‘The worst day of my life’: BHS releases emotive new road safety film

A new video featuring the devastating impact losing a horse in a road accident has on those around them has been released by the British Horse Society (BHS) to help educate drivers.

Laura Thorogood lost her mare, Angel, three years ago when the pair were hit by a car travelling at 53mph.

The safety video has been launched in support of road safety week (18 to 24 November) as part of the BHS’ “Dead? Or Dead Slow?” campaign.

Laura is part of Canewdon Equestrians, which was formed after the accident, and has lobbied for three years to get the speed limit lowered on the stretch of road in Essex where the accident happened.

Last month, the group was told the limit would be cut from 60mph to 40mph.

“Although a number of years have passed, the pain of losing Angel in such tragic circumstances still remains very prominent to this day in my mind,” said Laura.

“It was, and will remain, the worst day of my life. If anything can be learned from our message highlighted in this video, and in addition to the ‘Dead? Or Dead Slow?’ message, it would be to take it slowly on country lanes in order to increase your reaction time and to ‘think bend’.

“I cannot emphasise enough the importance of the fact that our roads are shared by all vulnerable road users. Everyone’s safety is paramount.”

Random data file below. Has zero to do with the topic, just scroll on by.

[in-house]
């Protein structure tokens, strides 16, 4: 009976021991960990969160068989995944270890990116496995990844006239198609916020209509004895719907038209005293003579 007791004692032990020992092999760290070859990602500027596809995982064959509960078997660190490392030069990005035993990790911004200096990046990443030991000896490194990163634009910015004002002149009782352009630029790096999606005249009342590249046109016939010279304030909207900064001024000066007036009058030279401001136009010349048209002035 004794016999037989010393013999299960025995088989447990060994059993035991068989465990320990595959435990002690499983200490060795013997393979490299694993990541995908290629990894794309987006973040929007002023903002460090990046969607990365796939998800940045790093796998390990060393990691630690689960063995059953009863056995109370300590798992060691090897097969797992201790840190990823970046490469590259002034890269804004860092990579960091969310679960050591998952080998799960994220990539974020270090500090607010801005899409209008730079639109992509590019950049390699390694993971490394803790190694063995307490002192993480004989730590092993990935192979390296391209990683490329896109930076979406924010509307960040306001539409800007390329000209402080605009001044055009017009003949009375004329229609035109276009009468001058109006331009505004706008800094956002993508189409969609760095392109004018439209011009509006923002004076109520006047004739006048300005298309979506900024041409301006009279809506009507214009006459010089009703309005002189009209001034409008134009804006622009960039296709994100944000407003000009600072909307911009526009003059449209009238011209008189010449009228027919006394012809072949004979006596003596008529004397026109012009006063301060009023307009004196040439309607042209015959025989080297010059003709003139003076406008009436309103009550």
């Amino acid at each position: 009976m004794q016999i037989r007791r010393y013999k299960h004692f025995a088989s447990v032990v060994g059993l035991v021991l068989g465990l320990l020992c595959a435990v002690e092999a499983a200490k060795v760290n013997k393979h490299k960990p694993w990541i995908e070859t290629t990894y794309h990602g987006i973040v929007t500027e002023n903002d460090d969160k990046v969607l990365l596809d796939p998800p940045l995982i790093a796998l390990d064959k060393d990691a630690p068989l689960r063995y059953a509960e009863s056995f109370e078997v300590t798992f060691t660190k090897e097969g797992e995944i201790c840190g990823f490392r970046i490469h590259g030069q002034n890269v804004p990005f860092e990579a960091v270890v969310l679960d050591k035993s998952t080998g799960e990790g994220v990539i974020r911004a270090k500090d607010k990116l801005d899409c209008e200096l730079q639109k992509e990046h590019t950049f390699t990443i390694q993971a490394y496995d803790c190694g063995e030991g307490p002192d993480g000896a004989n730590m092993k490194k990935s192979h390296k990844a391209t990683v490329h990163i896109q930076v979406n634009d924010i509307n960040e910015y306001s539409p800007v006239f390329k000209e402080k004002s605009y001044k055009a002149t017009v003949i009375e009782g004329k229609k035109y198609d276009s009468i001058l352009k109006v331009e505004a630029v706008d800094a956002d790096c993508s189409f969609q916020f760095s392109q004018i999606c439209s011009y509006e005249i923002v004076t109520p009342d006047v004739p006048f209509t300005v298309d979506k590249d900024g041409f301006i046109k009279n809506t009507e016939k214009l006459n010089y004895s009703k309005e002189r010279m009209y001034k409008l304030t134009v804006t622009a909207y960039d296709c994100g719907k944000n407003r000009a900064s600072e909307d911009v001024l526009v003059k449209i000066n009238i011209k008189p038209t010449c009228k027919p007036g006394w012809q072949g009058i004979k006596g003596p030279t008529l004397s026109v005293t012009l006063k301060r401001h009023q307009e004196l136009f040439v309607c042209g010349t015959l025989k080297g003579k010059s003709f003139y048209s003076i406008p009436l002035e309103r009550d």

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The key messages of the campaign are to slow to a maximum of 15mph when passing horses, be patient, pass wide and slow, and drive slowly away.

“Incidents similar to the one highlighted in the video are sadly becoming a reality for many equestrians across the country,” said BHS director of safety Alan Hiscox.

“The aim of this video is to clearly demonstrate the devastating impact these incidents can have on riders and horses.

“If drivers adhere to our ‘dead slow’ key messages by slowing down and allowing enough space between themselves and the horse, then we can help bring this incident rate right down.”

The BHS urges all riders or carriage drivers to report all incidents they are involved in, regardless of severity, to the BHS’s horse accidents website.

A total of 3,737 road incident have been reported to the site since November 2010. In the same time frame, 43 people and 315 horses have died as a result of road incidents.

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